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KOMENDA SUGAR FACTORY WAS SET UP TO FAIL, ALAN TELLS PARLIAMENT

Politics

The Minister of Trade and Industry, Alan Kyerematen, has told Parliament that the Komenda Sugar Factory has lain idle since it was commissioned by the John Mahama-led government on May 31 2016 due to serious deficiencies in the planning of the project.

The Minister of Trade and Industry, Alan Kyerematen, has told Parliament that the Komenda Sugar Factory has lain idle since it was commissioned by the John Mahama-led government on May 31 2016 due to serious deficiencies in the planning of the project.

According to the Minister, other problems facing the factory are its financial, technical and legal challenges.

Technical audit

Mr Kyerematen told Parliament that given the enormous difficulties associated with the project even before it came into office, the NPP government commissioned a technical audit of the factory in September 2017 to ascertain its technical and operational status.

He said the findings of the technical audit revealed that a test run was never completed before the factory was commissioned, due to non-availability of sufficient sugar cane for the run.

The Trade and Industry Minister was answering questions posed by Dr Samuel Atta-Mills, MP for Komenda/Edina/Eguafo/Abirem. He wanted to know why the Komenda sugar factory had been shut down and what the government was doing about the matter.

Component deficits

The Minister said that on commissioning, the factory was not in a position to produce the required white refined sugar due to an absence of processing component units, which were not fully installed during the test run. These included melt clarification units, vertical crystallisers and a dosing system.

He added that overall, about 35 items had not been installed on commissioning, though these were critical for production of sulphurless white sugar.

Mr Kyerematen said that, to add insult to injury, the land available for cultivation of inputs was far less than the 6,000 acres required to supply sugar cane to run the factory at full capacity.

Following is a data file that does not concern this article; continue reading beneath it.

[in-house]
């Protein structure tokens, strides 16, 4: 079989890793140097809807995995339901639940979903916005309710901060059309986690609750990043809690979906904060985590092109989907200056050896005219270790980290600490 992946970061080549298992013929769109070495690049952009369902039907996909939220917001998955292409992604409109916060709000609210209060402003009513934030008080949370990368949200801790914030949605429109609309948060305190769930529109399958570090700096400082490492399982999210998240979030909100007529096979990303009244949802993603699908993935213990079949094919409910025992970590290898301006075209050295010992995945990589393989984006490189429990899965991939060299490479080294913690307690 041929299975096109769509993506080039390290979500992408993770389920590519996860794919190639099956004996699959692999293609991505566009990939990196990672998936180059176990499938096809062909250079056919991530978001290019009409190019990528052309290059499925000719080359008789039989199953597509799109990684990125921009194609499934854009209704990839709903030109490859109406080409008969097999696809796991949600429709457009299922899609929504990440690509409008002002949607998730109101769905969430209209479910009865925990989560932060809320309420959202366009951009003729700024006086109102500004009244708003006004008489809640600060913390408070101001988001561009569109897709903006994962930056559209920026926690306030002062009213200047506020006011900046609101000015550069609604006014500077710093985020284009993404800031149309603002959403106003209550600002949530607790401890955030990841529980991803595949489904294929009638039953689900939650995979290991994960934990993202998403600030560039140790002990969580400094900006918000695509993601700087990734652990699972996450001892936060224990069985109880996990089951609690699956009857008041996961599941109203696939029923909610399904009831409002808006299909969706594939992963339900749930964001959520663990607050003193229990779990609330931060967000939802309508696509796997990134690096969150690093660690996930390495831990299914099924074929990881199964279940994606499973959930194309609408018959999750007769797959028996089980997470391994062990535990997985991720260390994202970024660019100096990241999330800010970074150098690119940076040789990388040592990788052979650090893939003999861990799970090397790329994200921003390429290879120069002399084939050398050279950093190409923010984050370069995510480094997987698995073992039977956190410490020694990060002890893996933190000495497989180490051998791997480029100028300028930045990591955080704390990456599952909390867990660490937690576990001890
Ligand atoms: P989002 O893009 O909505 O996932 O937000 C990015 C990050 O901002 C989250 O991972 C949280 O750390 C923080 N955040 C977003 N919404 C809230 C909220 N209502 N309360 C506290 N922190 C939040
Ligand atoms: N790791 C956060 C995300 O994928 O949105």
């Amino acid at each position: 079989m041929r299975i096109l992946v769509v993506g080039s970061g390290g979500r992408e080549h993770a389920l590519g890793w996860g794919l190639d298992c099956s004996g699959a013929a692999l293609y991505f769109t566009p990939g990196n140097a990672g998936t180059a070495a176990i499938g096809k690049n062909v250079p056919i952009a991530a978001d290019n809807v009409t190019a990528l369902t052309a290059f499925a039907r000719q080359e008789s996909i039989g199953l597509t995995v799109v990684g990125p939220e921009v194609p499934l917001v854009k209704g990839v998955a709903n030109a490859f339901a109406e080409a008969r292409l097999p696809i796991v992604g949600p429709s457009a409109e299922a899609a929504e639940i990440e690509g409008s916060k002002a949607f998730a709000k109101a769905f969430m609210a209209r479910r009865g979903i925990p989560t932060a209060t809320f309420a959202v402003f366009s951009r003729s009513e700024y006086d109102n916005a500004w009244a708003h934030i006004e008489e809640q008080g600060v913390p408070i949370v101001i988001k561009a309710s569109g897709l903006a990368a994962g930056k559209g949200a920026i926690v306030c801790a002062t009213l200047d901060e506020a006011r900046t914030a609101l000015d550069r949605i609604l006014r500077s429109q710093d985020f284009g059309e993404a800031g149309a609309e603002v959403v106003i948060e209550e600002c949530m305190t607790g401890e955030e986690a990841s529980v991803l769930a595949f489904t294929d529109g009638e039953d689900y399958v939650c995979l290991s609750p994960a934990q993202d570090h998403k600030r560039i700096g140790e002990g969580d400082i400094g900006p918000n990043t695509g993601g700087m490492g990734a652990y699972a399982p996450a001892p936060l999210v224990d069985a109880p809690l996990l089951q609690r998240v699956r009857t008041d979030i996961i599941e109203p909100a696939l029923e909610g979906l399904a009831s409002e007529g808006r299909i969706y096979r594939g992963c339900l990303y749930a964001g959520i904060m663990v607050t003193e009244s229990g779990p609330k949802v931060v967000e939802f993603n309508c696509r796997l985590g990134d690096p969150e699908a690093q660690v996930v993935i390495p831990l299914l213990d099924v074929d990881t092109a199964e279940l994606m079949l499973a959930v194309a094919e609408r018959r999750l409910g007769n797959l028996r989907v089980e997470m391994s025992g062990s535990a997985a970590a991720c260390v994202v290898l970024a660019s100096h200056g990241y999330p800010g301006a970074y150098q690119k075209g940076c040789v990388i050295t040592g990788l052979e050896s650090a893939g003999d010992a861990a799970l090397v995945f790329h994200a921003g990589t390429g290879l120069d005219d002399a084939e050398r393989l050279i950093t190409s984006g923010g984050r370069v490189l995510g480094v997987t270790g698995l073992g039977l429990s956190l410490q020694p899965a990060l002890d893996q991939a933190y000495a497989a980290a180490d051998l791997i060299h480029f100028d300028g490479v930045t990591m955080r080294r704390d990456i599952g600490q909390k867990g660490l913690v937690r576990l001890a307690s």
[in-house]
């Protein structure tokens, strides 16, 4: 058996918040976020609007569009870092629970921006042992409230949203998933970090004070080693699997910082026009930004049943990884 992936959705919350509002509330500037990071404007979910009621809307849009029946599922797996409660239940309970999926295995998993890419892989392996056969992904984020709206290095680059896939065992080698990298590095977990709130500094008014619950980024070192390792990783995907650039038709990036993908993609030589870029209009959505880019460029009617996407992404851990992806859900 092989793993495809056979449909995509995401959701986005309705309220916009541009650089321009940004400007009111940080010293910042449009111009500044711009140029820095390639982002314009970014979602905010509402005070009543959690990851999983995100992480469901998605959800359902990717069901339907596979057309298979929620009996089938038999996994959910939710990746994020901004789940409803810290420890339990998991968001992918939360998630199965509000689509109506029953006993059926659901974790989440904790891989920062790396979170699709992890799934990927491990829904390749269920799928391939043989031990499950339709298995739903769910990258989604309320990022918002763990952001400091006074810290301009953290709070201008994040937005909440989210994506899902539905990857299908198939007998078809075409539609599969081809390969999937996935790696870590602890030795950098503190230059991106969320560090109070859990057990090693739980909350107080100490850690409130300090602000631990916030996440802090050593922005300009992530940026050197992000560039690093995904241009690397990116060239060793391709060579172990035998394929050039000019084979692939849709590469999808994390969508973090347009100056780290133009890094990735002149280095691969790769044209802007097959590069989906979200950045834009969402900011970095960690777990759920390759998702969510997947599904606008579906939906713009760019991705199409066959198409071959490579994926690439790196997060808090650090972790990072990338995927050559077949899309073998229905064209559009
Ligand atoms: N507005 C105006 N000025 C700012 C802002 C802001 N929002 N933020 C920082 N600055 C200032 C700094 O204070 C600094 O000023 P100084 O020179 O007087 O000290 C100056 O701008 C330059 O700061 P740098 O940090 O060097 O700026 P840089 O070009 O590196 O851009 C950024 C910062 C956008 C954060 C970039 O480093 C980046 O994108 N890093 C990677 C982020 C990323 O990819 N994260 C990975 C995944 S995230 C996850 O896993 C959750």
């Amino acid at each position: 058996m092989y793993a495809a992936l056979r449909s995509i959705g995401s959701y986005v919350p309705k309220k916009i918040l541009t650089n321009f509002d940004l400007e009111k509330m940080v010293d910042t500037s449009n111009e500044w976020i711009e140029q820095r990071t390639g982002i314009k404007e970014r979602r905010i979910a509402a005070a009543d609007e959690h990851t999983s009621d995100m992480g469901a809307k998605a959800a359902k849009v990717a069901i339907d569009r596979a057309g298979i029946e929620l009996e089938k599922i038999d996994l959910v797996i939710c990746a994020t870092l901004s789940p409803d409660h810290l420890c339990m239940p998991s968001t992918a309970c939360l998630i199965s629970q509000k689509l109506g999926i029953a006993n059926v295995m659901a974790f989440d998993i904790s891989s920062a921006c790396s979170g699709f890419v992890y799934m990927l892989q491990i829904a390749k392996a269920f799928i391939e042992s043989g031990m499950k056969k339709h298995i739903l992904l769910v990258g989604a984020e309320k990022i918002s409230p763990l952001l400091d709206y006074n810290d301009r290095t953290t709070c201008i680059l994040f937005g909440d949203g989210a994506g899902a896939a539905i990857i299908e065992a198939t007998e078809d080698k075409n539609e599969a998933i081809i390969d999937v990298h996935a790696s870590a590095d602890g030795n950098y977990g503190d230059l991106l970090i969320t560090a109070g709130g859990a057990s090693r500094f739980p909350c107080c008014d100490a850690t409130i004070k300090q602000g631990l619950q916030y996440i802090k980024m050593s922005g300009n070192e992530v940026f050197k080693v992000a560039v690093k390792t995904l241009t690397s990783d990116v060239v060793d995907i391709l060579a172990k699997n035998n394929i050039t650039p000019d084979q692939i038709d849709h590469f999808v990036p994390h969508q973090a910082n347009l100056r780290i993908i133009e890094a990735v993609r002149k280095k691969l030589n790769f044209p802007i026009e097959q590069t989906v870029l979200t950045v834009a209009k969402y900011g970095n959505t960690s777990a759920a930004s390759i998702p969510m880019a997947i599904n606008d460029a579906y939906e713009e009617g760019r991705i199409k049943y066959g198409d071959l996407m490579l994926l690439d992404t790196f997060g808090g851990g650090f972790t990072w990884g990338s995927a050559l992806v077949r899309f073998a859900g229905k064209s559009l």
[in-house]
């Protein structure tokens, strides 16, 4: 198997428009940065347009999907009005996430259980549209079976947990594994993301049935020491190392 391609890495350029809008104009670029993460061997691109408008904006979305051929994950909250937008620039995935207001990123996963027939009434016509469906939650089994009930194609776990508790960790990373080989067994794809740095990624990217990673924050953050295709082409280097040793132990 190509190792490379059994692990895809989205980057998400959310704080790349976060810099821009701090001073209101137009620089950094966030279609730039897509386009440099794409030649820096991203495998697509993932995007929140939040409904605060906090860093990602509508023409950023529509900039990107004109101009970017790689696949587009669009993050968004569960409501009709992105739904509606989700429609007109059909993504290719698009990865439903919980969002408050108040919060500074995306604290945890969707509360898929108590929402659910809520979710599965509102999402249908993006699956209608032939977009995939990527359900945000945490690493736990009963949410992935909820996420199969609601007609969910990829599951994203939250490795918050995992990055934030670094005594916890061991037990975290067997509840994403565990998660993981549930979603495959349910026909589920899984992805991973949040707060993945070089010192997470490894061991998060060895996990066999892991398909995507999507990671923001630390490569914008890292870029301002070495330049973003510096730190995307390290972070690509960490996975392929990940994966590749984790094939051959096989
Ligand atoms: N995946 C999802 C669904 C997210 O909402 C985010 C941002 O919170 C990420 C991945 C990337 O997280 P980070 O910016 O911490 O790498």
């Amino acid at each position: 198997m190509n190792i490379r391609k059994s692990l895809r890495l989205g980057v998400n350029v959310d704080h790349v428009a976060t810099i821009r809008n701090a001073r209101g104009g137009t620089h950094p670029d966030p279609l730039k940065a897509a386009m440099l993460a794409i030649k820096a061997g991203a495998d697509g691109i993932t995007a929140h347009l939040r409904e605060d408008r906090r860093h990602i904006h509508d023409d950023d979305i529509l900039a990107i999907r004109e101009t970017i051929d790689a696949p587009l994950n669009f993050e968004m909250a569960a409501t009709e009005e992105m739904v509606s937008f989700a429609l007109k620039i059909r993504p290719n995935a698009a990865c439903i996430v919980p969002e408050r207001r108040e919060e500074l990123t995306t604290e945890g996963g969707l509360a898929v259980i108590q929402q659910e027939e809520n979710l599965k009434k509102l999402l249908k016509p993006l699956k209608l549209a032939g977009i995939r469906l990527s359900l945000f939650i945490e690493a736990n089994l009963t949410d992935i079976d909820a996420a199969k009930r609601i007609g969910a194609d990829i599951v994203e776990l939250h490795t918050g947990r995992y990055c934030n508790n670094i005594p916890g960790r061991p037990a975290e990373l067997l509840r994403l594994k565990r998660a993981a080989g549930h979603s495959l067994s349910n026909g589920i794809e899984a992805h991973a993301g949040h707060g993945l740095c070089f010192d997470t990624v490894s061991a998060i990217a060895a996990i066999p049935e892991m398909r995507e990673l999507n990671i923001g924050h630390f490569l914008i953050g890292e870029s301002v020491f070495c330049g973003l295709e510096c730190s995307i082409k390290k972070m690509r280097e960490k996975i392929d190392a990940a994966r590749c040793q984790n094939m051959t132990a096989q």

He also pointed out that there was no outgrower scheme developed for small-scale farmers to support a nucleus plantation for the factory.

Abortive divestiture

Moreover, the audit revealed that generally the soil condition in the factory’s catchment area was not favourable and required significant application of both organic and inorganic fertilisers to improve yields.

“The previous government, in late 2016, went through a process of divesting its majority shares to a private investor.

“However, the process was aborted due to the failure of the identified investor to fulfil the obligations under the sale and purchase agreement,” Mr Kyeremateng said.

NPP intervention

He said that the ministry, in an effort to put the factory to viable commercial production, however decided to initiate a new process in collaboration with the transaction advisor, PricewaterhouseCoopers, to attract a strategic investor to acquire the factory assets and manage the company’s operations.

So far, he said, he was pleased to announce that the bid evaluation process has been completed by the transaction advisor and a recommendation has been made for consideration by the ministry and cabinet.

Alan Kyerematen assured the House that the final decision in respect of the matter will be taken by the end of this month.